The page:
After drybrushing up to neat white around the edges (looks especially nice around the bases, contrasting with the black border) and yellowing the bones with some washes (very dilute flesh wash and khaki) I painted in the sculpted ropes and ironwork in black and did the sea in the same way as the Ironclad (except the wave tops, haven’t got there yet). The metal will get a good rusting. The ghostly sections on the side I washed and then drybrushed in a Nurgly purple, blending the wash into the surrounding wood to give a bruised look. Then I dribbled weedy green down the sides of the ship. The sides will get some crackly rust weathering as well.

Lastly I mixed up some standard polyester layup resin and dribbled it in pools and on some of the bases. This dries nicely translucent and glossy giving a slimy effect, although it hasn’t photographed very well. I’ll do some more down the steps in a while as I think they would benefit from being a bit sludgier!

And there she is so far. Still more to do, but at least the crew for this one is nearly painted! Just over two months to go…


Saturday, 23 May 2015

Oldhammer Ahoy! BOYL 2015

It didn’t take long after Bring Out Your Lead 2014 for ideas to form for next year… in fact about ten minutes in the car on the way home saw plans begin to develop! The most ambitious of these is a large naval battle we’re calling OLDHAMMER AHOY! The game will use the rules for ships in the General’s Compedium, altered a bit for speed and Oldhammerishness. Initially my plan was to bring one ship, something I’d been working on for a little while anyhow. Then I was going to have one ship pulling another large hulk. Then, as these things do, it got a bit out of hand and I will now be bringing five ships if all goes well! The plan is to have a number of ‘stock’ ships and crews available for anyone to grab one and jump in. Over the next few blog posts I’ll walk through a few of the ships in progress.

The first of these is the CUTTING SNARK, a Chaos Dwarf submersible ironclad. A bit of an odd one as Oldhammer Ahoy goes in that it won’t have a crew per se and will have to be severely handicapped since it might be quite hard to destroy and carries some serious firepower… rules yet to be decided. 
This ship started life from a discarded vacuum form. As some people know I started a new job as a modelmaking technician at a university in October and one of the student projects is a vacuum formed iron to learn product design prototype modelling skills. Inevitably some of these forms don’t go so well and it seemed a shame to waste them so I got to wondering what I could turn one into. Since I’d also been doing some revision work on Tripods! the board game Ironclads were very much in my mind and the shape just cried out to me as a perfect basis. The week was quite quiet so I started trimming sections of plastic rod and gluing rivets…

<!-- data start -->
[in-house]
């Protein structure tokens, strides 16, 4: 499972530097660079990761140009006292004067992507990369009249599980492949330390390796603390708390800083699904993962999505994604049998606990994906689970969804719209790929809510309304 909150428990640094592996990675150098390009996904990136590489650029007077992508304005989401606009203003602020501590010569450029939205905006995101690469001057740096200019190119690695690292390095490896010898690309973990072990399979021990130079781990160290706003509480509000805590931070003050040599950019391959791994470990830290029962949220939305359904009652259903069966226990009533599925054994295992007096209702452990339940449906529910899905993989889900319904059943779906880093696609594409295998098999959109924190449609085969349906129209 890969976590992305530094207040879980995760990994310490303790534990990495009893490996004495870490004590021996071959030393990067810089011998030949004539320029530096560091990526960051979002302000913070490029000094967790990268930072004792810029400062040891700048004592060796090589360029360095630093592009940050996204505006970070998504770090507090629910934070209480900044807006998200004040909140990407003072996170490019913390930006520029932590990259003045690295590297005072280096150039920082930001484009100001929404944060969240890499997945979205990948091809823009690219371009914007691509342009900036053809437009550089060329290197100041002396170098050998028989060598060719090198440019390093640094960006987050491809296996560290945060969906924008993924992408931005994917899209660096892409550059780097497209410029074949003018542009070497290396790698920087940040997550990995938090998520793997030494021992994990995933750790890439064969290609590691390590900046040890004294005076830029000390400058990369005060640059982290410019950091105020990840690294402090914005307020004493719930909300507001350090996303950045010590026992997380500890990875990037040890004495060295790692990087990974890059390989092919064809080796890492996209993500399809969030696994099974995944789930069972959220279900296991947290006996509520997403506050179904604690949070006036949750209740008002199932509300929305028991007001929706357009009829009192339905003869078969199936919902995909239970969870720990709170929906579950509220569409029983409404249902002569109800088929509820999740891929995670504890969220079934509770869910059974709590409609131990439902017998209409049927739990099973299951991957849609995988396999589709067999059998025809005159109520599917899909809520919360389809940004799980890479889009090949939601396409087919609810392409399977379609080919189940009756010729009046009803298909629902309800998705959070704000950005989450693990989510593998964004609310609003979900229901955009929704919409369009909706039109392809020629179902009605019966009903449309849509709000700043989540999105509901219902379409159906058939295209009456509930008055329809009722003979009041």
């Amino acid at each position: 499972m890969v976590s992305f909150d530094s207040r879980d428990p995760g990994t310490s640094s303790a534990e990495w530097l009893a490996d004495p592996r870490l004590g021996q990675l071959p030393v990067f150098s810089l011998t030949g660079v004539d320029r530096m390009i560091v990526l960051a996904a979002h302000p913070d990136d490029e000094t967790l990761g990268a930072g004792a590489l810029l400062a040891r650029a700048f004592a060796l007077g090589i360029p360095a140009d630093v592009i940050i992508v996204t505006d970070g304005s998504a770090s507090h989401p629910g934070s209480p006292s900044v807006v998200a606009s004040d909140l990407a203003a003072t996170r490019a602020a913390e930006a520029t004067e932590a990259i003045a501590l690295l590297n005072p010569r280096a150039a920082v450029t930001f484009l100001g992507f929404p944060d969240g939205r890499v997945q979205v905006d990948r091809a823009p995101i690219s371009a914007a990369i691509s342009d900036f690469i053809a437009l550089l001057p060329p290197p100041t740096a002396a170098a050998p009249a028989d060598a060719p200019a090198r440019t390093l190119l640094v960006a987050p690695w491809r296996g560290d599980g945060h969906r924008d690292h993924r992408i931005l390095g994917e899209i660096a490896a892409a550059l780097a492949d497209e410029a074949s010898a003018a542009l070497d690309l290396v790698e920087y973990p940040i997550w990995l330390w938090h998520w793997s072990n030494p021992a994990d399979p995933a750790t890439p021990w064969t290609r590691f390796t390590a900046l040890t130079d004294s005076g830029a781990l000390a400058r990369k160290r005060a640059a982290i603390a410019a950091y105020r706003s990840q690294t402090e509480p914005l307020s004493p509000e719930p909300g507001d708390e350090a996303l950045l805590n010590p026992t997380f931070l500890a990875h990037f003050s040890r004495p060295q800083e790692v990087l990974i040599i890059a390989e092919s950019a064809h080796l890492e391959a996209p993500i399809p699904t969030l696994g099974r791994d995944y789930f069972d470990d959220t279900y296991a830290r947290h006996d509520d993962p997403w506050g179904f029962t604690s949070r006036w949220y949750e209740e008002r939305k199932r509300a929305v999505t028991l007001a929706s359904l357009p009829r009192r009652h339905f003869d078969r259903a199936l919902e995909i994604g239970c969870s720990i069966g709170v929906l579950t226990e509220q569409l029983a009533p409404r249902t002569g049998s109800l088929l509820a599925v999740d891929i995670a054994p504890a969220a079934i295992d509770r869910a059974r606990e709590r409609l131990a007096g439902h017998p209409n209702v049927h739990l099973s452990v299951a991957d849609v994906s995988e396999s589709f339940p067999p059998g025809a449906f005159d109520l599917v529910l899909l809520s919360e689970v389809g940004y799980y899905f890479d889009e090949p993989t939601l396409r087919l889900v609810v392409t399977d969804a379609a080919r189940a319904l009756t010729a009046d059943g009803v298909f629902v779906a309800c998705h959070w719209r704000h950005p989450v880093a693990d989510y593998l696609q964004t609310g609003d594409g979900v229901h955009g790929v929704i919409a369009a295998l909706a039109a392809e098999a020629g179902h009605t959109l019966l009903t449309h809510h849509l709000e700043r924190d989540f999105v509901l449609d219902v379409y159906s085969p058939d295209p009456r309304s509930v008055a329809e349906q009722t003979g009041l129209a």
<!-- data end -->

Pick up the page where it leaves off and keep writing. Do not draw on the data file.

The first step was to mark where the plates of the Ironclad would go. I wanted an industrial, Victorian look for the ship so went for big plates and rivets. I used a marker to rough out the plates, then cut oodles and oodles of tiny lengths of plastic rod and used a pin and small pools of superglue to stick these ‘rivets’ in place. Then I cut mm wide strips of masking tape and stuck them along my pen lines to mark the joins between plates. The chimneys were sections of plastic pipe cut to length and blended into the side of the ship with milliput. The turret and paddlewheel at the rear I made from lolly sticks cut to length and joined with superglue and reinforcing strips of paper.

To make the plates stand out I sprayed about 8 thin coats of primer over the form...
...let it set and carefully peeled off the masking tape, leaving recesses between the ‘plates’.
Then I added a hull-mounted cannon and a turret-mounted mortar made from various bits from my junk drawer and some green stuff to make suitably oriental gargoyle heads to adorn the muzzles. I also green stuffed the tops of the funnels with some roughly-shaped bearded heads and skulls and added some nasty-looking 40K meat hooks. The water was created by dabbing poly filler onto the base with a stirrer, making sure that the water was most ‘agitated’ around the bow to give the impression of movement. Polyfiller was also applied to the lower blades of the paddlewheel to simulate their churning through the ocean.
Then everything got a light coat of matt black...
...followed by a light overspray of beige (with the can held at quite a distance).

Next the drybrushing began. First three fine coats of grey followed by an even lighter layer of white brushed downwards and focusing on the ‘corners’ of the hull shape. Then each of the rivets was outlined with an oil-effect wash, dragging some of the wash downwards to look like drips. This is also good for hiding the bits of over-enthusiastic dry brushing! The gaps between the plates had cd-marker pen lines to reinforce the outlines.